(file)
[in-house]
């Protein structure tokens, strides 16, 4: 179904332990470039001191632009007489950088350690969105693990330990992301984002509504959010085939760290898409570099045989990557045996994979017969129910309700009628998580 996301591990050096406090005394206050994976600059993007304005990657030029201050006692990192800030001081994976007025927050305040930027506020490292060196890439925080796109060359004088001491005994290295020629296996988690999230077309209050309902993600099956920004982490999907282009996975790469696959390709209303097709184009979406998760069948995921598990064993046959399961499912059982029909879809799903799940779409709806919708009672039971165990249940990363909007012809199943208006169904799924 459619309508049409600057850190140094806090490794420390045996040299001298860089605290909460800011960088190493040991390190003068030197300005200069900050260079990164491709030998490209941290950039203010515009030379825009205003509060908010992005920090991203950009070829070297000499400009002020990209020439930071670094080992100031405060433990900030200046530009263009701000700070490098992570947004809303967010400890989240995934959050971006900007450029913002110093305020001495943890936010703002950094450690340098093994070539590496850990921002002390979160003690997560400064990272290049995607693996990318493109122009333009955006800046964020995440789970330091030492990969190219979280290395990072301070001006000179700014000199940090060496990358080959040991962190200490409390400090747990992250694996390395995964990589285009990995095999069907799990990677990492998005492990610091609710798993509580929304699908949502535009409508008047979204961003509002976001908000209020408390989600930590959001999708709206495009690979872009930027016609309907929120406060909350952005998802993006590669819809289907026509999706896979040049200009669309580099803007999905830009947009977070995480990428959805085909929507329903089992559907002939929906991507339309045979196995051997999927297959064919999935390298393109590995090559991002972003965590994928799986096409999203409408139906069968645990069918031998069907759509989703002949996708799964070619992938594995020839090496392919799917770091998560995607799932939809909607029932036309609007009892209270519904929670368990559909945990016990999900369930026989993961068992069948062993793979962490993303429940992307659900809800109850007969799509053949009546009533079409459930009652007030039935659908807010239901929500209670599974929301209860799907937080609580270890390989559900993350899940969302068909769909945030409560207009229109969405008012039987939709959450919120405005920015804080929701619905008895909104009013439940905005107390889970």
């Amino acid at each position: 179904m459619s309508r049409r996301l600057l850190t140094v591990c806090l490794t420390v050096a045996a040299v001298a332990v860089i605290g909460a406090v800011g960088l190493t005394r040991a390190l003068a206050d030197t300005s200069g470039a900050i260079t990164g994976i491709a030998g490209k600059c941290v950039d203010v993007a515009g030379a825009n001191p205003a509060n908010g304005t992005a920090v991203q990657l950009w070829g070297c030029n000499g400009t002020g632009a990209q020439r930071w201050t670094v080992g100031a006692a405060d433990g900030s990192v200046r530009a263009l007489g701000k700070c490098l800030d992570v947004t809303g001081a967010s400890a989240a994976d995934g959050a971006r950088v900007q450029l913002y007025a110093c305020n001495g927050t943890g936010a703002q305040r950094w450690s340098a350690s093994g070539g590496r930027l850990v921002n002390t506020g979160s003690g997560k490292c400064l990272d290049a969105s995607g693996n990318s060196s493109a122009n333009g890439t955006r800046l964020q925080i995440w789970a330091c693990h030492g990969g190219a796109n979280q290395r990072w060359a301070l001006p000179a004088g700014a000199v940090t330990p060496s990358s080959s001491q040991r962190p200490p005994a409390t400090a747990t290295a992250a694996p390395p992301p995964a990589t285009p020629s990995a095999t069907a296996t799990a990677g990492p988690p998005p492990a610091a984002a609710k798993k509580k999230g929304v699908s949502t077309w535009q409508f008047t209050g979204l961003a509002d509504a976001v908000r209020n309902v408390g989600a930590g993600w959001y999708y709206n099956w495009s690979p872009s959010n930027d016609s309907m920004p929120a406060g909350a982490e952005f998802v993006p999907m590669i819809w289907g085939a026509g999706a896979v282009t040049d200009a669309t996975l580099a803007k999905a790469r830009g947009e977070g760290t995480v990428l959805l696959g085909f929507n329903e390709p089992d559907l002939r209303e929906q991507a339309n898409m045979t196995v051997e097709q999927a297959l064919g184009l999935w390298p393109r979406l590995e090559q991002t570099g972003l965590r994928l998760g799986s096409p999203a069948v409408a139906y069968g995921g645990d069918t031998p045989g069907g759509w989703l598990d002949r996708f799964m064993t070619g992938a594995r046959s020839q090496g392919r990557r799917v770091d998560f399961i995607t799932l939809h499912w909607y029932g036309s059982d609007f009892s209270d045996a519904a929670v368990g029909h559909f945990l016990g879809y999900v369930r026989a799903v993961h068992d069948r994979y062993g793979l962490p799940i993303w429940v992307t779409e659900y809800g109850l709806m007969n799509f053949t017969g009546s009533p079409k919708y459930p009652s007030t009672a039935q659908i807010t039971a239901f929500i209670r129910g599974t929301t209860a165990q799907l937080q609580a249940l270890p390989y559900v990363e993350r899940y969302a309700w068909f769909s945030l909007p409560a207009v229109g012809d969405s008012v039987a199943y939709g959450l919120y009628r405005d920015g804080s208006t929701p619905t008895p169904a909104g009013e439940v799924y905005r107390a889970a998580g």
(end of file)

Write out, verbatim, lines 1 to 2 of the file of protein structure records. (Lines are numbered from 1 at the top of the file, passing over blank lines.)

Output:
[in-house]
């Protein structure tokens, strides 16, 4: 179904332990470039001191632009007489950088350690969105693990330990992301984002509504959010085939760290898409570099045989990557045996994979017969129910309700009628998580 996301591990050096406090005394206050994976600059993007304005990657030029201050006692990192800030001081994976007025927050305040930027506020490292060196890439925080796109060359004088001491005994290295020629296996988690999230077309209050309902993600099956920004982490999907282009996975790469696959390709209303097709184009979406998760069948995921598990064993046959399961499912059982029909879809799903799940779409709806919708009672039971165990249940990363909007012809199943208006169904799924 459619309508049409600057850190140094806090490794420390045996040299001298860089605290909460800011960088190493040991390190003068030197300005200069900050260079990164491709030998490209941290950039203010515009030379825009205003509060908010992005920090991203950009070829070297000499400009002020990209020439930071670094080992100031405060433990900030200046530009263009701000700070490098992570947004809303967010400890989240995934959050971006900007450029913002110093305020001495943890936010703002950094450690340098093994070539590496850990921002002390979160003690997560400064990272290049995607693996990318493109122009333009955006800046964020995440789970330091030492990969190219979280290395990072301070001006000179700014000199940090060496990358080959040991962190200490409390400090747990992250694996390395995964990589285009990995095999069907799990990677990492998005492990610091609710798993509580929304699908949502535009409508008047979204961003509002976001908000209020408390989600930590959001999708709206495009690979872009930027016609309907929120406060909350952005998802993006590669819809289907026509999706896979040049200009669309580099803007999905830009947009977070995480990428959805085909929507329903089992559907002939929906991507339309045979196995051997999927297959064919999935390298393109590995090559991002972003965590994928799986096409999203409408139906069968645990069918031998069907759509989703002949996708799964070619992938594995020839090496392919799917770091998560995607799932939809909607029932036309609007009892209270519904929670368990559909945990016990999900369930026989993961068992069948062993793979962490993303429940992307659900809800109850007969799509053949009546009533079409459930009652007030039935659908807010239901929500209670599974929301209860799907937080609580270890390989559900993350899940969302068909769909945030409560207009229109969405008012039987939709959450919120405005920015804080929701619905008895909104009013439940905005107390889970």